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Established in 1892, Adirondack State Park comprises public and private land and is collectively bigger than Yellowstone, Yosemite, Grand Canyon and Great Smokey Mountains National Parks combined, protecting over 6 million acres of land. Having checked off the major mountain ranges in New England, we were delighted to head over to New York for a long weekend vacation. Lonely Planet recently deemed the Adirondacks one of the “Best in the U.S.” to visit in 2017.
Happy Adirondacks Trails, Soggy Kid Shoes
Once exiting the Adirondacks Northway (this region is a 3-5 hour drive from most New England and New York metro areas), a scenic adventure revealed itself. Our car hugged the windy road as it snaked along the Ausable River, through Keene, past Cascade Lake and between the mountains. I had expected a busier hub, but was pleasantly surprised with the subdued atmosphere of Lake Placid and the neighboring towns. The Whiteface Lodge served as home base for our getaway.
After checking in, our first stop was High Falls Gorge, a 15-minute drive from the lodge. Roaring waterfalls, rock and mineral sluicing and a scenic nature trail entertained us at the nature park. Originally opened in 1890, this center sits where the Ausable River crashes through a gorge down a series of waterfalls and whirlpools. History, geology and flora highlighted via interpretive signs along the safe, wet walkways down and across the river made for a fun trail. The kids completed a junior explorer questionnaire and received a free gift.
Keeping an eye on the impending rain, a partly sunny afternoon (with a few sprinkles) accompanied our hike up Owl’s Head Mountain, a hidden 2,100-foot hillock near Lower Cascade Lake and Keene, NY. Don’t let its size fool you! It was an ideal 1.2-mile round trip (460-foot ascent) hike for young kids through forest and over rocky outcrops to panoramic views of its grander counterparts in the mountain range and stunning vistas of the Adirondacks. The unblazed trail was easy to follow with a few steeper sections. I was captivated by the shiny, multicolored and flaky bark of the spruce trees that lined the trail. The kids enjoyed reaching the summit and investigating the potholes in the rock that collect water.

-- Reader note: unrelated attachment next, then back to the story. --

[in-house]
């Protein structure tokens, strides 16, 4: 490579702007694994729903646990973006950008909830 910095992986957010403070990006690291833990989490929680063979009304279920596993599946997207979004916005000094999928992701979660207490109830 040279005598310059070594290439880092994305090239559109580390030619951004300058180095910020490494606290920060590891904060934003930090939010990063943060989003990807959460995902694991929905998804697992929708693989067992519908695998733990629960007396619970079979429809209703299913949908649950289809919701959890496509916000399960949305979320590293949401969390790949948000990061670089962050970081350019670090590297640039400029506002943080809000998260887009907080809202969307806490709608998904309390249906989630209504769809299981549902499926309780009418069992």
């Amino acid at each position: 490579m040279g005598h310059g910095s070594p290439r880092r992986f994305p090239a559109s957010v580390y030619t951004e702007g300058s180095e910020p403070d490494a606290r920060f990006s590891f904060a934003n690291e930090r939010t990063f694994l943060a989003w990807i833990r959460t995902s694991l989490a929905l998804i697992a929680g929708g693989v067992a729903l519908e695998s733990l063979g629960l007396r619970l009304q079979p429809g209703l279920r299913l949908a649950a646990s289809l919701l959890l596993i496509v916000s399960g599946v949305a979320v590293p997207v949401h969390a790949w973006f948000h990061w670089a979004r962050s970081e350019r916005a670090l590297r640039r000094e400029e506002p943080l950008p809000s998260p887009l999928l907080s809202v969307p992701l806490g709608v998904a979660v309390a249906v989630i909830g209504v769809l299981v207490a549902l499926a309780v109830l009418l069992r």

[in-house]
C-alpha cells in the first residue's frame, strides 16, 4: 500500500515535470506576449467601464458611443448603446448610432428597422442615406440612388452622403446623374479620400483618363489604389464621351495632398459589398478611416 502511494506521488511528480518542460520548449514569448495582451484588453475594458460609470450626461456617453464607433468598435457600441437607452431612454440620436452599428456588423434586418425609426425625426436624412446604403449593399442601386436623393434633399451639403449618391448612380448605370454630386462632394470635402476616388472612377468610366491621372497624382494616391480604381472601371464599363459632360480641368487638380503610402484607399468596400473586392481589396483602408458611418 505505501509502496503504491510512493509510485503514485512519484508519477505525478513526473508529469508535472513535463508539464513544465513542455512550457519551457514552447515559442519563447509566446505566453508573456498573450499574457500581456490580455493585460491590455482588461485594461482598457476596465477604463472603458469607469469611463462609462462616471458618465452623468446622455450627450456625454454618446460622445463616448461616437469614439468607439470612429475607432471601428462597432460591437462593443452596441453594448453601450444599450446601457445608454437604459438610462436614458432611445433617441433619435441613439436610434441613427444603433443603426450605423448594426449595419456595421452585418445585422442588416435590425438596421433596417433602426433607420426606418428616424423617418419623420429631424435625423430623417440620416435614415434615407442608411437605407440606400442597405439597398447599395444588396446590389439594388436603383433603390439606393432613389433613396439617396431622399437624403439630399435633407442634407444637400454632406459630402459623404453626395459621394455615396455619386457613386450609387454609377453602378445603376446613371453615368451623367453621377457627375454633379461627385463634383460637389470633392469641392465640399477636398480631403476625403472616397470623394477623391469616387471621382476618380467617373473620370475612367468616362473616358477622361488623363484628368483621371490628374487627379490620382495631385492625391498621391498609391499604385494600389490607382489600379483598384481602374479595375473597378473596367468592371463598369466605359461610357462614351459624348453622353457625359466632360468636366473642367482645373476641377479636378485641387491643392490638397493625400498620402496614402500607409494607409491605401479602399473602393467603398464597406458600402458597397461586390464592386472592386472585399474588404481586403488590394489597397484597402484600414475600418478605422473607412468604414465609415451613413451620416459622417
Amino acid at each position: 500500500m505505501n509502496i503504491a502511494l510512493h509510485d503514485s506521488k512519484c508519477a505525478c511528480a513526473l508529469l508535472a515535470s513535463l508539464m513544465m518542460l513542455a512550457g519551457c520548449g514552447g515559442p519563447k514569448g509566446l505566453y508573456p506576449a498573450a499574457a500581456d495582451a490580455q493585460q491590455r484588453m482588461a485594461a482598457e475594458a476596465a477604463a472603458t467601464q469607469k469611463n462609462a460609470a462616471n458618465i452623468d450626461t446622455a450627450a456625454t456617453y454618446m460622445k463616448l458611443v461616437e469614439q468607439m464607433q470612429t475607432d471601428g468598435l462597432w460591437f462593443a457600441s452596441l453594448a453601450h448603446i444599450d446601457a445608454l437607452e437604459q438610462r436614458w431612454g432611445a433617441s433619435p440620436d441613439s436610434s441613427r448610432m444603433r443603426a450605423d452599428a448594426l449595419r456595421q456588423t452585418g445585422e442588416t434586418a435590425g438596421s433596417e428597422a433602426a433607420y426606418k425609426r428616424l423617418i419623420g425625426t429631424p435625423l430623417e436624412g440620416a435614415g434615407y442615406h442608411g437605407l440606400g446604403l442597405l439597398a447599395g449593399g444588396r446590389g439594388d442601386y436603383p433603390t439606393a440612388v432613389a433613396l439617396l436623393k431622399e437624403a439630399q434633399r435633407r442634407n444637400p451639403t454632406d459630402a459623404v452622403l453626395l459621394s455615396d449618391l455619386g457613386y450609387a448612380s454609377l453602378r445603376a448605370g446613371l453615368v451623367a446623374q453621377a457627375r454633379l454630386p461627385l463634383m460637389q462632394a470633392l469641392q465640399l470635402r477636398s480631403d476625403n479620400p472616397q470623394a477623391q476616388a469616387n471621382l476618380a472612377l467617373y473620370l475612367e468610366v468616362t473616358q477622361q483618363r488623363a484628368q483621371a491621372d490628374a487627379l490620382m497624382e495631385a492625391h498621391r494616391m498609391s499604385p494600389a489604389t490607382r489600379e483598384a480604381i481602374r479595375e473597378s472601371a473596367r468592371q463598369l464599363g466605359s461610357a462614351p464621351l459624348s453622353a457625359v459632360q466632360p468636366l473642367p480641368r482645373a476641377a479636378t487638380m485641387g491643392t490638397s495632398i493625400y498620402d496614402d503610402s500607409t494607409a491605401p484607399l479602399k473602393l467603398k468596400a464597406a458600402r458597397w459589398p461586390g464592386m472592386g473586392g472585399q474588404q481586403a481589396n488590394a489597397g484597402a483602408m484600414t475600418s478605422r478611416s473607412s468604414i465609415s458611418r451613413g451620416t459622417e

The following morning was a soggy one but suitable for a flat, forested Brewster Peninsula nature trail on Lake Placid. The trail meandered through woods and led us to the lake shore, where the kids investigated the waterfall and dam near the bridge that guards the outflow of the lake into a gentle river. Go figure – more water. I’m not joking when I say my kids adore it. They watched leaves and twigs flow through the current toward the falls. This was a lovely find of protected land on the shores of a popular vacation lake. After a shoe change in the car, we made our way back to the lodge for a lunch break.
Lodging In The Adirondacks is Rustic Elegance
A respite from our usual camping or roughing it, we enjoyed the opportunity to explore the creature comforts of a lodge in the mountains. Built in the Adirondacks in 2005, authentic timber Whiteface Lodge was hospitable and impressive with a plethora of activities and amenities to keep us busy even during our pre-season visit. All the rooms are suites, with 1-3 bedrooms, full living room, fireplace, modern kitchen and private patio. Ours hosted an impressive view of the mountains and manicured lodge grounds. Wood-beamed interior, cozy fireplaces and signature Adirondack furniture adorn the lodge.
Rainy days? Not a problem. After a drizzle-accompanied hike in the morning, we took in the private bowling alley, game room, movie theater and a game of chess near a crackling fire. And rain could not stop our children from swimming in the year-round heated indoor/outdoor pool each day. For snowy/cold days, there’s even an underground passageway to reach the recreation clubhouse and the lodge organizes a host of winter activities.